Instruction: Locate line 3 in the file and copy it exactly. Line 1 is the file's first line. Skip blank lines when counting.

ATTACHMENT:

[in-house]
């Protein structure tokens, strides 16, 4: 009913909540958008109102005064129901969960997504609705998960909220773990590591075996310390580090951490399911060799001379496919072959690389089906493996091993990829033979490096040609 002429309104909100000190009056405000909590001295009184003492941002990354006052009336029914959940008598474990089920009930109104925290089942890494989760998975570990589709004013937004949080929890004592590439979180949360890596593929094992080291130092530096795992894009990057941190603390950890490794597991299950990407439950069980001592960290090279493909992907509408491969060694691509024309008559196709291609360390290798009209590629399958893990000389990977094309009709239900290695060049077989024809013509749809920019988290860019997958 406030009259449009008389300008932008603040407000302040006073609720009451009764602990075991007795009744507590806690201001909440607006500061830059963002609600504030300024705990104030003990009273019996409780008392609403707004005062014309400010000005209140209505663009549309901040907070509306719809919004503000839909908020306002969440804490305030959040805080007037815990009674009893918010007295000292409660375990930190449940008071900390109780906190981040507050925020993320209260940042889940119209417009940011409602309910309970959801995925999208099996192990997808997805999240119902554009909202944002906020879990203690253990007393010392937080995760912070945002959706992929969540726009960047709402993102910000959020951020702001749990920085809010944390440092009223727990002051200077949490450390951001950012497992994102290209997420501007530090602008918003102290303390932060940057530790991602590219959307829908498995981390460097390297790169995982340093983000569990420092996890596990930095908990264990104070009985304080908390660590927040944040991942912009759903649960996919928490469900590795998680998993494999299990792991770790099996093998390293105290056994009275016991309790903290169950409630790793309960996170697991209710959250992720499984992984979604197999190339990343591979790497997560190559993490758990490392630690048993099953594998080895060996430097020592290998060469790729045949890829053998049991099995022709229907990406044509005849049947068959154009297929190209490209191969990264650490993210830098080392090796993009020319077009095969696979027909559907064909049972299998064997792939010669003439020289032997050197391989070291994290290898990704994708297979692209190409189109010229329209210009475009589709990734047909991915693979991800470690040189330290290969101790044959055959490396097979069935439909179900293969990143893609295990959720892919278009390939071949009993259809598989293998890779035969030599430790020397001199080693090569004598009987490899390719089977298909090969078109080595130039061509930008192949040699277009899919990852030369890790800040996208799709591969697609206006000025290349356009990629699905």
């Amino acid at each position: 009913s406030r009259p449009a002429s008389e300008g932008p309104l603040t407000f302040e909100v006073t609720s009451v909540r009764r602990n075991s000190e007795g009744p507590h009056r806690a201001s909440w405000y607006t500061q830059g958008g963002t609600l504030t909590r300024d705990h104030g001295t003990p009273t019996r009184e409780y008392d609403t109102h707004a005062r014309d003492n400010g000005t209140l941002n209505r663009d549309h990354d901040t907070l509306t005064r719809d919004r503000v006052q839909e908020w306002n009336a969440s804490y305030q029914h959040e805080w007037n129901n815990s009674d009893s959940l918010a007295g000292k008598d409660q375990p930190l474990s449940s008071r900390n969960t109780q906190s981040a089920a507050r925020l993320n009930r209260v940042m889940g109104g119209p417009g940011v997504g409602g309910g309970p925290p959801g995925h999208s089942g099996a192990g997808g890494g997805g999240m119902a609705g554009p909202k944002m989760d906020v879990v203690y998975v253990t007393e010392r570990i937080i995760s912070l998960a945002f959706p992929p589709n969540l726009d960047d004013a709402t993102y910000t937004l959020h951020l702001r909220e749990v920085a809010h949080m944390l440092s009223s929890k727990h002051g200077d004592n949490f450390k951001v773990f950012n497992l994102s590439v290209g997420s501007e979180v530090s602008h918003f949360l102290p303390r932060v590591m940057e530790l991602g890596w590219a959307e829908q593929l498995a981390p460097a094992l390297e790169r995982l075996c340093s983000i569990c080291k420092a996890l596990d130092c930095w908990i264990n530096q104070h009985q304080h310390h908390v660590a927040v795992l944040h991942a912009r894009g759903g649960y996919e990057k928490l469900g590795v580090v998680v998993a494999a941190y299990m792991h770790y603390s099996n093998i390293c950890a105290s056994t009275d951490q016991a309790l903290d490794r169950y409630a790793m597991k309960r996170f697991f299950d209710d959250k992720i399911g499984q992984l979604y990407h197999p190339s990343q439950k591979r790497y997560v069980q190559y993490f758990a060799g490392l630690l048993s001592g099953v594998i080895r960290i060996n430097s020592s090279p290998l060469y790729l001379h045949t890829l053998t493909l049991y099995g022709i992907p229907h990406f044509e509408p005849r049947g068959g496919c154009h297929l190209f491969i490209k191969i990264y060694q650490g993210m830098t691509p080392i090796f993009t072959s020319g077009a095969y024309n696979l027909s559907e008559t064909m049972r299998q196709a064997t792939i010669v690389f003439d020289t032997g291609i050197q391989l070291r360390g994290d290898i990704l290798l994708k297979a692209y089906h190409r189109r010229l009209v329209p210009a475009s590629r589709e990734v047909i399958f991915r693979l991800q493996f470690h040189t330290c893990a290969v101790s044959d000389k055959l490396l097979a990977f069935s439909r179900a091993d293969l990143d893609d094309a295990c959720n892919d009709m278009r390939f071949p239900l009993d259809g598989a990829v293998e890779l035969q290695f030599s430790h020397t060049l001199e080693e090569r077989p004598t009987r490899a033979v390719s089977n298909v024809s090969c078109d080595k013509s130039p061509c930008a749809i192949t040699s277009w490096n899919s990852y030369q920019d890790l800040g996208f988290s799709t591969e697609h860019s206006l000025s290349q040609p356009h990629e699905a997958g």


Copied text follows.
């Amino acid at each position: 009913s406030r009259p449009a002429s008389e300008g932008p309104l603040t407000f302040e909100v006073t609720s009451v909540r009764r602990n075991s000190e007795g009744p507590h009056r806690a201001s909440w405000y607006t500061q830059g958008g963002t609600l504030t909590r300024d705990h104030g001295t003990p009273t019996r009184e409780y008392d609403t109102h707004a005062r014309d003492n400010g000005t209140l941002n209505r663009d549309h990354d901040t907070l509306t005064r719809d919004r503000v006052q839909e908020w306002n009336a969440s804490y305030q029914h959040e805080w007037n129901n815990s009674d009893s959940l918010a007295g000292k008598d409660q375990p930190l474990s449940s008071r900390n969960t109780q906190s981040a089920a507050r925020l993320n009930r209260v940042m889940g109104g119209p417009g940011v997504g409602g309910g309970p925290p959801g995925h999208s089942g099996a192990g997808g890494g997805g999240m119902a609705g554009p909202k944002m989760d906020v879990v203690y998975v253990t007393e010392r570990i937080i995760s912070l998960a945002f959706p992929p589709n969540l726009d960047d004013a709402t993102y910000t937004l959020h951020l702001r909220e749990v920085a809010h949080m944390l440092s009223s929890k727990h002051g200077d004592n949490f450390k951001v773990f950012n497992l994102s590439v290209g997420s501007e979180v530090s602008h918003f949360l102290p303390r932060v590591m940057e530790l991602g890596w590219a959307e829908q593929l498995a981390p460097a094992l390297e790169r995982l075996c340093s983000i569990c080291k420092a996890l596990d130092c930095w908990i264990n530096q104070h009985q304080h310390h908390v660590a927040v795992l944040h991942a912009r894009g759903g649960y996919e990057k928490l469900g590795v580090v998680v998993a494999a941190y299990m792991h770790y603390s099996n093998i390293c950890a105290s056994t009275d951490q016991a309790l903290d490794r169950y409630a790793m597991k309960r996170f697991f299950d209710d959250k992720i399911g499984q992984l979604y990407h197999p190339s990343q439950k591979r790497y997560v069980q190559y993490f758990a060799g490392l630690l048993s001592g099953v594998i080895r960290i060996n430097s020592s090279p290998l060469y790729l001379h045949t890829l053998t493909l049991y099995g022709i992907p229907h990406f044509e509408p005849r049947g068959g496919c154009h297929l190209f491969i490209k191969i990264y060694q650490g993210m830098t691509p080392i090796f993009t072959s020319g077009a095969y024309n696979l027909s559907e008559t064909m049972r299998q196709a064997t792939i010669v690389f003439d020289t032997g291609i050197q391989l070291r360390g994290d290898i990704l290798l994708k297979a692209y089906h190409r189109r010229l009209v329209p210009a475009s590629r589709e990734v047909i399958f991915r693979l991800q493996f470690h040189t330290c893990a290969v101790s044959d000389k055959l490396l097979a990977f069935s439909r179900a091993d293969l990143d893609d094309a295990c959720n892919d009709m278009r390939f071949p239900l009993d259809g598989a990829v293998e890779l035969q290695f030599s430790h020397t060049l001199e080693e090569r077989p004598t009987r490899a033979v390719s089977n298909v024809s090969c078109d080595k013509s130039p061509c930008a749809i192949t040699s277009w490096n899919s990852y030369q920019d890790l800040g996208f988290s799709t591969e697609h860019s206006l000025s290349q040609p356009h990629e699905a997958g």